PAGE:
U.K.’s Financial Conduct Authority Publishes Final Rules On AIFMD Implementation
The U.K.’s Financial Conduct Authority (FCA) has published today, a policy statement that sets out its responses to the various consultations that have been undertaken in respect of the rules to be adopted by the FCA to implement the Alternative Investment Fund Managers Directive (AIFMD) in the United Kingdom. The detailed rules included in the policy statement supplement the framework regulations recently published by the U.K. Treasury, referred to in our recent client alert here.
The contents of the policy statement will be of interest to both U.K. domiciled managers of alternative investment funds (AIFs) and managers of AIFs located elsewhere, if they wish to market AIFs in the United Kingdom, the full text of the policy statement can be accessed here.
We will be producing a detailed client alert summarizing the contents of the policy statement, but there are several interesting areas of note to which we would like to draw our clients’ attention initially:
- As expected, the new rules do not yet address fully how the FCA intends to apply the remuneration provisions of the AIFMD to U.K. based managers. However, it appears to be the case that the FCA does not intend to ignore provisions of the controversial European Securities and Markets Authority (ESMA) guidelines on remuneration, but instead intends to provide a proportionality framework for the application of the remuneration requirements. This will, hopefully, take account of the potential impact that the ESMA guidelines could have on the U.K.’s alternative investment fund management industry and help to ensure that the United Kingdom continues to be an attractive venue for managers of AIFs to establish their businesses.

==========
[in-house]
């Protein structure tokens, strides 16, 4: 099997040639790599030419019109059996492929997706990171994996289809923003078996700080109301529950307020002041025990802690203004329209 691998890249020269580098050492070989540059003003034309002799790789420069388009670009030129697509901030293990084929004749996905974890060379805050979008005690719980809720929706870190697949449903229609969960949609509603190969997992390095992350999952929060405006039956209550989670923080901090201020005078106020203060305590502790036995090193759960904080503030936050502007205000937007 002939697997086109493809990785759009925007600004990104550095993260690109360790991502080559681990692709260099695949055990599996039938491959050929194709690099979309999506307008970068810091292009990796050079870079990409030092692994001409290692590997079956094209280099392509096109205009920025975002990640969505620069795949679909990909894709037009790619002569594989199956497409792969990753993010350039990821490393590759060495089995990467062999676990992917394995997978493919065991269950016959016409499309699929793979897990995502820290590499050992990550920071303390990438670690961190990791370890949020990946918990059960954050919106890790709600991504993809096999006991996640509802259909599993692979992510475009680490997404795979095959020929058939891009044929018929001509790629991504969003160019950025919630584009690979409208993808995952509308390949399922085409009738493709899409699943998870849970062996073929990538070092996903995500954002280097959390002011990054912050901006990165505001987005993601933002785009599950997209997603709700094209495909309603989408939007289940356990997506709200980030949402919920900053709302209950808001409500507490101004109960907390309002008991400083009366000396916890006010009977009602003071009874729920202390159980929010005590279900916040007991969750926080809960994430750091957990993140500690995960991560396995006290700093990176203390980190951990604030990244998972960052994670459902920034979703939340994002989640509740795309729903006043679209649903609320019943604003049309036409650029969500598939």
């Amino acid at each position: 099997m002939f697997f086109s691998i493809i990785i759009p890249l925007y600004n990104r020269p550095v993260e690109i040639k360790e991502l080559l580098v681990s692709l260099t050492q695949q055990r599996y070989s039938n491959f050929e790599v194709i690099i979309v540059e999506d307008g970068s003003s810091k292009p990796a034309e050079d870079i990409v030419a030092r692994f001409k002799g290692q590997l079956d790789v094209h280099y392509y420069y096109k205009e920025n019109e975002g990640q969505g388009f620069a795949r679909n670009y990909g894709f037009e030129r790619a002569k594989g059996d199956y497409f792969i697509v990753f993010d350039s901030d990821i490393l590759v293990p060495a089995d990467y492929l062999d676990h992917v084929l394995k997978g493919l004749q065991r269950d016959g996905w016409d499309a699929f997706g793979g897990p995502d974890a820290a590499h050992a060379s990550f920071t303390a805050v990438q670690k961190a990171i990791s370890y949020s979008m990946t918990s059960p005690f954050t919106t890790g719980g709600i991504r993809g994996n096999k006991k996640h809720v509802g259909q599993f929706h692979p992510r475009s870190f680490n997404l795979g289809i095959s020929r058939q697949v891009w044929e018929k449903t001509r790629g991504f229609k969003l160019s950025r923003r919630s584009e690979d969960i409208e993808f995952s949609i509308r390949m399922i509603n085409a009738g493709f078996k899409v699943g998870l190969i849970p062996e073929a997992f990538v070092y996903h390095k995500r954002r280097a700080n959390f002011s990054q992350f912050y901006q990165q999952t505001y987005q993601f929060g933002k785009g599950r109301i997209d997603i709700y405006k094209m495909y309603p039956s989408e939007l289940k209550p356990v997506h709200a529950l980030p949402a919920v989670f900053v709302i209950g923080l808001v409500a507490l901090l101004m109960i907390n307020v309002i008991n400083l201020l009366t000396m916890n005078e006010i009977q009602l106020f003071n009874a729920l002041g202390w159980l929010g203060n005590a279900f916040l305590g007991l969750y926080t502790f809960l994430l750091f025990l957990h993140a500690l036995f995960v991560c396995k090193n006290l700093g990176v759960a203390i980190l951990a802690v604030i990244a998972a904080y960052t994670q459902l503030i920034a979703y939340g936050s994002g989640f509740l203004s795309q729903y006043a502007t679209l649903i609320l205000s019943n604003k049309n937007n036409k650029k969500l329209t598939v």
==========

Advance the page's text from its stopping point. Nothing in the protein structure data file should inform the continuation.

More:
- The FCA has greatly simplified its guidance on the “safe harbor” in respect of the marketing rules, where the investment in the relevant AIF is a consequence of “passive marketing”. These changes, taken in context with the United Kingdom’s adoption of a transitional period of relief from the impact of the marketing rules, demonstrate a considerable degree of pragmatism being adopted in respect of the regulation of marketing in the U.K., in order to ensure that United Kingdom institutional investors do not see a significant decrease in the number of funds with which they may choose to invest.
We will be publishing a more detailed summary of the final rules in due course, but in the meantime, please reach out to your regular contact at Akin Gump Strauss Hauer & Feld LLP, if you have any areas where you require more immediate advice.
|David M. Billings
|Prakash H. Mehta
|Eliot D. Raffkind
|Stephen M. Vine
|Kelli L. Moll